Fuu insists that they “Replay!” and without any context about what was stolen, it’s hard to tell what she’s talking about. I’ll spoil juuuust enough to explain what she’s getting at: the thing that was stolen was proof that Seifer beat Roxas in a fight, and Fuu is saying they should fight again so that Seifer can win again. It’s more obvious in-game than it is in text. Seifer says that he’ll forgive them if they kneel to him, and Roxas… does? Between Fuu and Roxas, this scene is absolutely perplexing, or maybe “Proof that we totally owned you lamers” sucked all the blood from my brain.
Roxas really does seem to be kneeling, but after they laugh at him for a minute, he sees some toy weapons before him, and it’s not clear if he was supposed to be kneeling in surrender and then noticed the weapons, or if he was kneeling to reach the weapons. Oh, and at this point, the game stops the tension immediately so you can pick a weapon, so it’s artificial either way.
It seems that people in Twilight Town are fans of a game called “Struggle,” which involves clubbing one another with nerf bats. The game wants you to pick a Struggle club, reminiscent of the Dream weapon selection in KH1. Don’t get too worked up about it. I get the impression that this may have been designed to serve as character creation at some point in design, but character creation was ultimately moved to a later section of the game. As a result, this scene is just hanging around like a weird, vestigial appendage. I wonder if maybe they finished scripting the sequence and didn’t want to lose the hard work?
Long story short, you can pick from three bats: a straight club that will give you a permanent +1 to Attack, a sabre-like club with a hand guard that gives you +1 Defence, and a wand-like club that gives you +1 to Magic. Don’t listen to any internet rumours: that +1 is a simple, everyday stat increase that has no bearing on your character creation, and it’s no more or less powerful than any other one-point stat increase in the game. Since stat boosts are relatively common in KH2, you don’t want to agonize over this for more than a few seconds. I recommend you not take the wand, since I feel magic in this game isn’t as useful as the original, but don’t let me slow you down!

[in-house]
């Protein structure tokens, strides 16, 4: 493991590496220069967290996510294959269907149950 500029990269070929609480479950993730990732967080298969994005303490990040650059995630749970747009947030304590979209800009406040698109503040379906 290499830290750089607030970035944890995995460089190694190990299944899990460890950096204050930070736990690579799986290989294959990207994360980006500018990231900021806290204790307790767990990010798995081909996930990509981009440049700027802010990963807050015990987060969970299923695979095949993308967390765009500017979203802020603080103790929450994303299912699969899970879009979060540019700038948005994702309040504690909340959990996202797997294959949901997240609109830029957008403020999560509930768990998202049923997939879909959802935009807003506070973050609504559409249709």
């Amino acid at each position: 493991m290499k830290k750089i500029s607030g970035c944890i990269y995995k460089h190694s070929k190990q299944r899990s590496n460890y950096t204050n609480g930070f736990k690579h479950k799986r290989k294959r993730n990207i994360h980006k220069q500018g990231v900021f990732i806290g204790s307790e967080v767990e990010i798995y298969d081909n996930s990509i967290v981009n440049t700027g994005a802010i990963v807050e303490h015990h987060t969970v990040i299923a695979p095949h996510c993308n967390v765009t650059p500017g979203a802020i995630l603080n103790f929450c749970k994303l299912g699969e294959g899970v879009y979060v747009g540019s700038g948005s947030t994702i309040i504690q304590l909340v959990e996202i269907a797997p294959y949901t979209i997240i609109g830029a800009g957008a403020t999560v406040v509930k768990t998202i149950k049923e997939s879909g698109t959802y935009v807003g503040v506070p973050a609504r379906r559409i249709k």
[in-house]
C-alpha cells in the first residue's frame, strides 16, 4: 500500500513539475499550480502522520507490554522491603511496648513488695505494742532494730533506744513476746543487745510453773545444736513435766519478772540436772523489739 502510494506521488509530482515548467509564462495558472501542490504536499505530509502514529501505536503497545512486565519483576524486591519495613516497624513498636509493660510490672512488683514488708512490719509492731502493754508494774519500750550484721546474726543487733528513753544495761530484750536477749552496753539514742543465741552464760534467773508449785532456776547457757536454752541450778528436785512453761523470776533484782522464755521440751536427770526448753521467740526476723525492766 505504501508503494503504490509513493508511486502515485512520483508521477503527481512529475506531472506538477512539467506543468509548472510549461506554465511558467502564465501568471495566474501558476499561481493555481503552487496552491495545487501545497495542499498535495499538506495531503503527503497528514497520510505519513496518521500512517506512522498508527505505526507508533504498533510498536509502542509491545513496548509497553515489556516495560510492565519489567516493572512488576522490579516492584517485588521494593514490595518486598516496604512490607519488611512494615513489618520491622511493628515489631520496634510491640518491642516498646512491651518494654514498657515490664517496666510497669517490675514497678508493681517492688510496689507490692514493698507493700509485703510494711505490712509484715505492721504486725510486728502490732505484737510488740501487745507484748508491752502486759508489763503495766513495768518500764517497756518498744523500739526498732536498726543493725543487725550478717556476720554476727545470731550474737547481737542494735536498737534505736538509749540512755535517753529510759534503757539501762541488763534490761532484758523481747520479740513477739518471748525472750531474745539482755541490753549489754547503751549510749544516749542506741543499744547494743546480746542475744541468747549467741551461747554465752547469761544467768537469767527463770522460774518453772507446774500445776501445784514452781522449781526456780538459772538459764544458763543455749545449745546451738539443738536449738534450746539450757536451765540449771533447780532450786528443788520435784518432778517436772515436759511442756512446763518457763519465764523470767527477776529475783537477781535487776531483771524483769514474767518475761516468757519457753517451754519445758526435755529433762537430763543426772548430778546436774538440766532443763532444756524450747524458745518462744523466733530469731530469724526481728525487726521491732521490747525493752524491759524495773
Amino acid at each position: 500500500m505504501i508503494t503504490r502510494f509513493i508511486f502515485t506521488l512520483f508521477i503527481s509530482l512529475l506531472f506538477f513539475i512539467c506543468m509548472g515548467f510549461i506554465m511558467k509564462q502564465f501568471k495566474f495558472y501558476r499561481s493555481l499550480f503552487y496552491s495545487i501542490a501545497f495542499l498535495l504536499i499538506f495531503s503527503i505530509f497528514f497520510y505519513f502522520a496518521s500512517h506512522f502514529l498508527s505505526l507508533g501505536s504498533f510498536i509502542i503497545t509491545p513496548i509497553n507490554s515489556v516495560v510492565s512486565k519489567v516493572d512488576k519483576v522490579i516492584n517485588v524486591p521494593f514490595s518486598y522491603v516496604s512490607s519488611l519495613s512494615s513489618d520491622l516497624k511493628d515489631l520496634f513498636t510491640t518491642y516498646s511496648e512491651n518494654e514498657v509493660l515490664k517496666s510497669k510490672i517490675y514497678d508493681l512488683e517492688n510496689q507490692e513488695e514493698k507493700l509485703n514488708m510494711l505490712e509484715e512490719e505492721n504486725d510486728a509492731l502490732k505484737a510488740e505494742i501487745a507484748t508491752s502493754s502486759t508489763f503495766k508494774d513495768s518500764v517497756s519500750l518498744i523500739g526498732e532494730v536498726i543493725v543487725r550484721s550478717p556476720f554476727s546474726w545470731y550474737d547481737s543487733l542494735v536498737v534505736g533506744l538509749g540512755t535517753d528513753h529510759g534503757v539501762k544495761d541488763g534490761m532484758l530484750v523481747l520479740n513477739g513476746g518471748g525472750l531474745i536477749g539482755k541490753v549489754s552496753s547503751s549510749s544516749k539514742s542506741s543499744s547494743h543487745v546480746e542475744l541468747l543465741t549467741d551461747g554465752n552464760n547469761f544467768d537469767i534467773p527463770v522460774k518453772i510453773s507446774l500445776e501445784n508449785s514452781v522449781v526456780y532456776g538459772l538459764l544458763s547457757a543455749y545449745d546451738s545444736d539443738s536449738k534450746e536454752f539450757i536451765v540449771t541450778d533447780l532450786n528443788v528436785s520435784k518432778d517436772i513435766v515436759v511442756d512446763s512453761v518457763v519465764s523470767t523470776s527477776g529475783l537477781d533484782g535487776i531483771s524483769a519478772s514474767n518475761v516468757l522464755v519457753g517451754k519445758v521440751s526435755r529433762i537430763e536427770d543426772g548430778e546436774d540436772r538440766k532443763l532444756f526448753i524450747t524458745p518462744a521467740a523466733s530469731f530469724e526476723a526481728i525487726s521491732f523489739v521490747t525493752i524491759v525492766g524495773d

Seifer and Roxas get into a fight, and the game provides a few tutorials, even instructing you to counter Seifer’s attacks with your own as a shallow replacement to Guard. This is odd in hindsight, as KH2 will give you Guard very early (after the first proper boss) and will give it to you by default in nearly every game to follow. I know, I know, this game is terrified to let you so much as jigger the camera during the tutorial. I’m sure they were worried that Guard might make the game so complex that it would boil in your CD tray, but shit!
Combat in KH2 is initially reminiscent of combat in KH1, but there are critical differences that become clear with time and new Abilities, to the point where the two games feel only like distant cousins. You’re much faster on your feet in KH2, for starters, though that isn’t pre-eminent at the outset, and your air attacks have a weird way of letting you float and stay in the air even longer than in KH1, or even ascend! You also never receive Dodge Roll in the Vanilla KH2 game, which is the strangest change of all, since Dodge Roll is also in every single other game in the series, including CoM, which makes its exclusion in KH2 even stranger than the delay on Guard!
You’ll probably thrash Seifer since he’s just a tutorial battle. Goodness knows how Roxas lost to him the other day. However, like in KH1, you can lose a lot of these early fights without consequence. If you do beat him, Rai and Fuu are quick to cover for him, Fuu announcing that “Tournament decides!” which won’t make any sense at the moment. Pence whips out a polaroid camera to take a picture of the win, when suddenly something white and grey sweeps past, taking the camera with it.
Roxas chases after the thief through a forest (you get no idea how Twilight Town is laid out with all these tutorial jump-cuts, it’s very annoying). The thief is hard to get a bead on, and even harder to get a look at, but one thing is clear: it’s flying. It leads you through the trees to a clearing, where you find an ominous sight: the mansion gates from CoM. This was where Vexen and the Riku Replica died in the card worlds, so it’s not exactly a happy place.
It’s here where you get your first look at the thief, and it is not human. White-grey, the creature is lithe and almost empty, almost like a flying jacket in rough human shape. Its fingers and toes are so long that they’re practically blades, and it bears a strange symbol, like a distorted fleur de lis mixed with a… oddly familiar cross, which is marked on its head. As Roxas looks at it, he hears a voice in his head, saying, “We have come for you, my liege.” Because of the way this scene is shot, it wasn’t initially clear to me that the voice was coming from the thief, but apparently other fans worked this out a lot easier than me. To me, it seemed like another memory or unexplained voice like Christopher Lee a few scenes ago, but if everyone else understands what’s going on, then far be it from me to chide the game!